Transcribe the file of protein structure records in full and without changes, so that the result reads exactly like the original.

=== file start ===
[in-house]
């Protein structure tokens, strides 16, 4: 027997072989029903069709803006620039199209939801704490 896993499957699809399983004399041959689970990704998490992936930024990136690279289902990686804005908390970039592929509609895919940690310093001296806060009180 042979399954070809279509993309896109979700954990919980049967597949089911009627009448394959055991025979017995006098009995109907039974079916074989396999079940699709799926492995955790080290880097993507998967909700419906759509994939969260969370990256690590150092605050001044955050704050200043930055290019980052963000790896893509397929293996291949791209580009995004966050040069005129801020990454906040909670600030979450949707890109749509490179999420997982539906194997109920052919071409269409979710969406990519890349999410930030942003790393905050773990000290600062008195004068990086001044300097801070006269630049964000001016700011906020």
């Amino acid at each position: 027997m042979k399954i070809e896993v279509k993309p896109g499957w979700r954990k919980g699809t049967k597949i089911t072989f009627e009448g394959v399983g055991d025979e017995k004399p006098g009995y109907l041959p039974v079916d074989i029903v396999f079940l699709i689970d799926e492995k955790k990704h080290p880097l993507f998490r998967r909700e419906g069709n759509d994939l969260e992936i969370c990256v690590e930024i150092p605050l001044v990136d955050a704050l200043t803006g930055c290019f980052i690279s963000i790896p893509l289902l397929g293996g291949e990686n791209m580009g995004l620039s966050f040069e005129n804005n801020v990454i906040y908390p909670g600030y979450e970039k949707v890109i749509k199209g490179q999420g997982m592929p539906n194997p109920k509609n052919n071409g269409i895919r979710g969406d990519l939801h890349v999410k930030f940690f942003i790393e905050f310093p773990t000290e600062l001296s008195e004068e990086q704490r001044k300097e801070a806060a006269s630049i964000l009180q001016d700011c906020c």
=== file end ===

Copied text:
[in-house]
């Protein structure tokens, strides 16, 4: 027997072989029903069709803006620039199209939801704490 896993499957699809399983004399041959689970990704998490992936930024990136690279289902990686804005908390970039592929509609895919940690310093001296806060009180 042979399954070809279509993309896109979700954990919980049967597949089911009627009448394959055991025979017995006098009995109907039974079916074989396999079940699709799926492995955790080290880097993507998967909700419906759509994939969260969370990256690590150092605050001044955050704050200043930055290019980052963000790896893509397929293996291949791209580009995004966050040069005129801020990454906040909670600030979450949707890109749509490179999420997982539906194997109920052919071409269409979710969406990519890349999410930030942003790393905050773990000290600062008195004068990086001044300097801070006269630049964000001016700011906020």
């Amino acid at each position: 027997m042979k399954i070809e896993v279509k993309p896109g499957w979700r954990k919980g699809t049967k597949i089911t072989f009627e009448g394959v399983g055991d025979e017995k004399p006098g009995y109907l041959p039974v079916d074989i029903v396999f079940l699709i689970d799926e492995k955790k990704h080290p880097l993507f998490r998967r909700e419906g069709n759509d994939l969260e992936i969370c990256v690590e930024i150092p605050l001044v990136d955050a704050l200043t803006g930055c290019f980052i690279s963000i790896p893509l289902l397929g293996g291949e990686n791209m580009g995004l620039s966050f040069e005129n804005n801020v990454i906040y908390p909670g600030y979450e970039k949707v890109i749509k199209g490179q999420g997982m592929p539906n194997p109920k509609n052919n071409g269409i895919r979710g969406d990519l939801h890349v999410k930030f940690f942003i790393e905050f310093p773990t000290e600062l001296s008195e004068e990086q704490r001044k300097e801070a806060a006269s630049i964000l009180q001016d700011c906020c």